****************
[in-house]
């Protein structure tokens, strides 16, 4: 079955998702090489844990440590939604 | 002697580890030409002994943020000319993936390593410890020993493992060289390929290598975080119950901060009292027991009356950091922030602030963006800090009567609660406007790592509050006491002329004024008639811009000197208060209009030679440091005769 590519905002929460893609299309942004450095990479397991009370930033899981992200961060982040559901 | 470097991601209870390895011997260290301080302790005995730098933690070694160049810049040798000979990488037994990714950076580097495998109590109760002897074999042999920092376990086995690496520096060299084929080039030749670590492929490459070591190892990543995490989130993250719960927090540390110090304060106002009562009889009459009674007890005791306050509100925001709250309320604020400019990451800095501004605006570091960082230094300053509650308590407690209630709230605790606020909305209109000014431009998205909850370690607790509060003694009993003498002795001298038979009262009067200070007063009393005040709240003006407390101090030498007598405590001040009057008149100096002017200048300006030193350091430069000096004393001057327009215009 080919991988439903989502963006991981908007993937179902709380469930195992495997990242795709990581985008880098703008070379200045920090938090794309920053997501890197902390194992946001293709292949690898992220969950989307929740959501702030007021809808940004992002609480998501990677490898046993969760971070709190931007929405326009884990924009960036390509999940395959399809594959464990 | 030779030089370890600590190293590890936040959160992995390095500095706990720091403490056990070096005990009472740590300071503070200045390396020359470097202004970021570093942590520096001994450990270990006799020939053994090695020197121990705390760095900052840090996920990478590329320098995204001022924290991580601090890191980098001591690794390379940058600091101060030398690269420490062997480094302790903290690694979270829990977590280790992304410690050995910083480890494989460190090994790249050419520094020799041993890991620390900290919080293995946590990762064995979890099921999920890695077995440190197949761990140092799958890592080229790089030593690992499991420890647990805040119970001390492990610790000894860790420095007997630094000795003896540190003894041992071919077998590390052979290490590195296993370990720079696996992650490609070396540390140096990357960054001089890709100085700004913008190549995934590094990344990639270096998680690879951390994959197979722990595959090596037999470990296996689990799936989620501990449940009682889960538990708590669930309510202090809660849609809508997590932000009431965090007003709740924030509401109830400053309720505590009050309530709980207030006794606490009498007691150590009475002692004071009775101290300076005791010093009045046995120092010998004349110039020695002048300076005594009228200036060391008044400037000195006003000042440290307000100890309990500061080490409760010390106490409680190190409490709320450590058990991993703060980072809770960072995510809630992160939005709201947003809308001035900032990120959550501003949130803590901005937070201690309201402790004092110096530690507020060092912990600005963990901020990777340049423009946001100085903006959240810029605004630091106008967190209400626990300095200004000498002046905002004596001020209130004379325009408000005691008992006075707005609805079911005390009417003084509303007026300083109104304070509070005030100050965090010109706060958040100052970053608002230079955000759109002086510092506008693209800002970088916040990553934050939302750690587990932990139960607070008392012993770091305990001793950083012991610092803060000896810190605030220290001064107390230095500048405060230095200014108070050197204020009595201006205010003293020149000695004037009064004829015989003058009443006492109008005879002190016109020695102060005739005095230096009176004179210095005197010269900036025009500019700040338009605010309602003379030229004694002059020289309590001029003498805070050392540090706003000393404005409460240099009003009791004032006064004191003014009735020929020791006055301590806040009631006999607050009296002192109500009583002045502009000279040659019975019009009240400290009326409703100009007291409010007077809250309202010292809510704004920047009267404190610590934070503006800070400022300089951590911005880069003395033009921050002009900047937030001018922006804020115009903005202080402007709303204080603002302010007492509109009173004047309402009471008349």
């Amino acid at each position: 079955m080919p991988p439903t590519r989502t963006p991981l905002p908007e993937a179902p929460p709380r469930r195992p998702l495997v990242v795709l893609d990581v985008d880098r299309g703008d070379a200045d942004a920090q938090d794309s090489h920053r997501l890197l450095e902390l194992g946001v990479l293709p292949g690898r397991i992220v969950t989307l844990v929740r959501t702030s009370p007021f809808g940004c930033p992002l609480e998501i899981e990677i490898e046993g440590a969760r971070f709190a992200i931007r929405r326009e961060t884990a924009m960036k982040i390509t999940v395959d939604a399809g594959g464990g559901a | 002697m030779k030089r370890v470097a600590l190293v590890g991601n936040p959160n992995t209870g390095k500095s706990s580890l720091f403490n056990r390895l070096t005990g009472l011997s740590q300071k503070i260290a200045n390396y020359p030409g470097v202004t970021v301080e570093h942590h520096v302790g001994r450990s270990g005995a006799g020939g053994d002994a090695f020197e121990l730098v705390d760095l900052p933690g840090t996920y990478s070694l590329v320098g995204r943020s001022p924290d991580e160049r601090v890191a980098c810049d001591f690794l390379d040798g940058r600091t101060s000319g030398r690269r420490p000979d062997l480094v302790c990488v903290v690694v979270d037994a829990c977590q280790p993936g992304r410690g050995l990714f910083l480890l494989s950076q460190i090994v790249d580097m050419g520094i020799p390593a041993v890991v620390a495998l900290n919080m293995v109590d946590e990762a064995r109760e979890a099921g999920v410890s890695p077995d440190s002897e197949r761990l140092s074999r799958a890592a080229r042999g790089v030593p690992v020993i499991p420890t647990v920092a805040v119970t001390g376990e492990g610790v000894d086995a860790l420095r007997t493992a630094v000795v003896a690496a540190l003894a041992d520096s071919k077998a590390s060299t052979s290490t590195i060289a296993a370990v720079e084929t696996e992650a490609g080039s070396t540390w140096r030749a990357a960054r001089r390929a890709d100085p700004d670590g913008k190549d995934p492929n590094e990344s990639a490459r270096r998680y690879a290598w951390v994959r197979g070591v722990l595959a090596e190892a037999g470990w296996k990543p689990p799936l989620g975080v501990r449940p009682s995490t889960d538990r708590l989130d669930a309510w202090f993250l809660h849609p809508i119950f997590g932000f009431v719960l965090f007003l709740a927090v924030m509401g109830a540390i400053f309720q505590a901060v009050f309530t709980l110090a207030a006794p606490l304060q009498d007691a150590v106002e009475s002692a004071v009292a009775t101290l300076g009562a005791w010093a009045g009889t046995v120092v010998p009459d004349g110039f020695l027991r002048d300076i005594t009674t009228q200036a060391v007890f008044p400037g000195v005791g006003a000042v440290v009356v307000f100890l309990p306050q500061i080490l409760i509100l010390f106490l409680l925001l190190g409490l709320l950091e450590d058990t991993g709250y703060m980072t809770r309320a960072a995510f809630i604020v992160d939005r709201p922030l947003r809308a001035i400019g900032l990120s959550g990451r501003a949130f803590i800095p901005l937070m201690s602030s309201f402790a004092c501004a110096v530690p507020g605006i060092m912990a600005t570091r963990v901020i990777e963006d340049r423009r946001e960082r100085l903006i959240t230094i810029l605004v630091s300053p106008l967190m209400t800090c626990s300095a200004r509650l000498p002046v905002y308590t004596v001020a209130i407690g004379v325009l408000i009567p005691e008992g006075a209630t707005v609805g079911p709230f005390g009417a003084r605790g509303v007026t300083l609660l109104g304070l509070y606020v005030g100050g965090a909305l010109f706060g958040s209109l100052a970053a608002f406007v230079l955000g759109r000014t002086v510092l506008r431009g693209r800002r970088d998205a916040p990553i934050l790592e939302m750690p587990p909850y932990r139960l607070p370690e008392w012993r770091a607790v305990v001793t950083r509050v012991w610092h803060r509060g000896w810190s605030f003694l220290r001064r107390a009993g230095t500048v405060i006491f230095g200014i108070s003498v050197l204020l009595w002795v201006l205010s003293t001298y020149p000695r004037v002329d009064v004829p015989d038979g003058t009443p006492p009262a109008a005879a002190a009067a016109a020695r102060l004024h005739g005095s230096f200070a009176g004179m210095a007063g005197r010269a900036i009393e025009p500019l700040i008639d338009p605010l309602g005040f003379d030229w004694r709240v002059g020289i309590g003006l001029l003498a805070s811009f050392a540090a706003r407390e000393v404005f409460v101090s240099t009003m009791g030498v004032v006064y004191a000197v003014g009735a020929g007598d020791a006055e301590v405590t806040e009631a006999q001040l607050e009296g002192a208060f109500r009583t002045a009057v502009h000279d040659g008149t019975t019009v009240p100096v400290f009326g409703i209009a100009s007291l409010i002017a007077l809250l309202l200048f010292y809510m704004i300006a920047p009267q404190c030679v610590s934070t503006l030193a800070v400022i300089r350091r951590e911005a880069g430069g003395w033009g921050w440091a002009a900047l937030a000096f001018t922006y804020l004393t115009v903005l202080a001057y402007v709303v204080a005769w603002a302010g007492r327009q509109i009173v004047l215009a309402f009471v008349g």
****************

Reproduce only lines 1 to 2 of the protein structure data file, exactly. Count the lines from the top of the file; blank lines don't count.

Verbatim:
[in-house]
């Protein structure tokens, strides 16, 4: 079955998702090489844990440590939604 | 002697580890030409002994943020000319993936390593410890020993493992060289390929290598975080119950901060009292027991009356950091922030602030963006800090009567609660406007790592509050006491002329004024008639811009000197208060209009030679440091005769 590519905002929460893609299309942004450095990479397991009370930033899981992200961060982040559901 | 470097991601209870390895011997260290301080302790005995730098933690070694160049810049040798000979990488037994990714950076580097495998109590109760002897074999042999920092376990086995690496520096060299084929080039030749670590492929490459070591190892990543995490989130993250719960927090540390110090304060106002009562009889009459009674007890005791306050509100925001709250309320604020400019990451800095501004605006570091960082230094300053509650308590407690209630709230605790606020909305209109000014431009998205909850370690607790509060003694009993003498002795001298038979009262009067200070007063009393005040709240003006407390101090030498007598405590001040009057008149100096002017200048300006030193350091430069000096004393001057327009215009 080919991988439903989502963006991981908007993937179902709380469930195992495997990242795709990581985008880098703008070379200045920090938090794309920053997501890197902390194992946001293709292949690898992220969950989307929740959501702030007021809808940004992002609480998501990677490898046993969760971070709190931007929405326009884990924009960036390509999940395959399809594959464990 | 030779030089370890600590190293590890936040959160992995390095500095706990720091403490056990070096005990009472740590300071503070200045390396020359470097202004970021570093942590520096001994450990270990006799020939053994090695020197121990705390760095900052840090996920990478590329320098995204001022924290991580601090890191980098001591690794390379940058600091101060030398690269420490062997480094302790903290690694979270829990977590280790992304410690050995910083480890494989460190090994790249050419520094020799041993890991620390900290919080293995946590990762064995979890099921999920890695077995440190197949761990140092799958890592080229790089030593690992499991420890647990805040119970001390492990610790000894860790420095007997630094000795003896540190003894041992071919077998590390052979290490590195296993370990720079696996992650490609070396540390140096990357960054001089890709100085700004913008190549995934590094990344990639270096998680690879951390994959197979722990595959090596037999470990296996689990799936989620501990449940009682889960538990708590669930309510202090809660849609809508997590932000009431965090007003709740924030509401109830400053309720505590009050309530709980207030006794606490009498007691150590009475002692004071009775101290300076005791010093009045046995120092010998004349110039020695002048300076005594009228200036060391008044400037000195006003000042440290307000100890309990500061080490409760010390106490409680190190409490709320450590058990991993703060980072809770960072995510809630992160939005709201947003809308001035900032990120959550501003949130803590901005937070201690309201402790004092110096530690507020060092912990600005963990901020990777340049423009946001100085903006959240810029605004630091106008967190209400626990300095200004000498002046905002004596001020209130004379325009408000005691008992006075707005609805079911005390009417003084509303007026300083109104304070509070005030100050965090010109706060958040100052970053608002230079955000759109002086510092506008693209800002970088916040990553934050939302750690587990932990139960607070008392012993770091305990001793950083012991610092803060000896810190605030220290001064107390230095500048405060230095200014108070050197204020009595201006205010003293020149000695004037009064004829015989003058009443006492109008005879002190016109020695102060005739005095230096009176004179210095005197010269900036025009500019700040338009605010309602003379030229004694002059020289309590001029003498805070050392540090706003000393404005409460240099009003009791004032006064004191003014009735020929020791006055301590806040009631006999607050009296002192109500009583002045502009000279040659019975019009009240400290009326409703100009007291409010007077809250309202010292809510704004920047009267404190610590934070503006800070400022300089951590911005880069003395033009921050002009900047937030001018922006804020115009903005202080402007709303204080603002302010007492509109009173004047309402009471008349």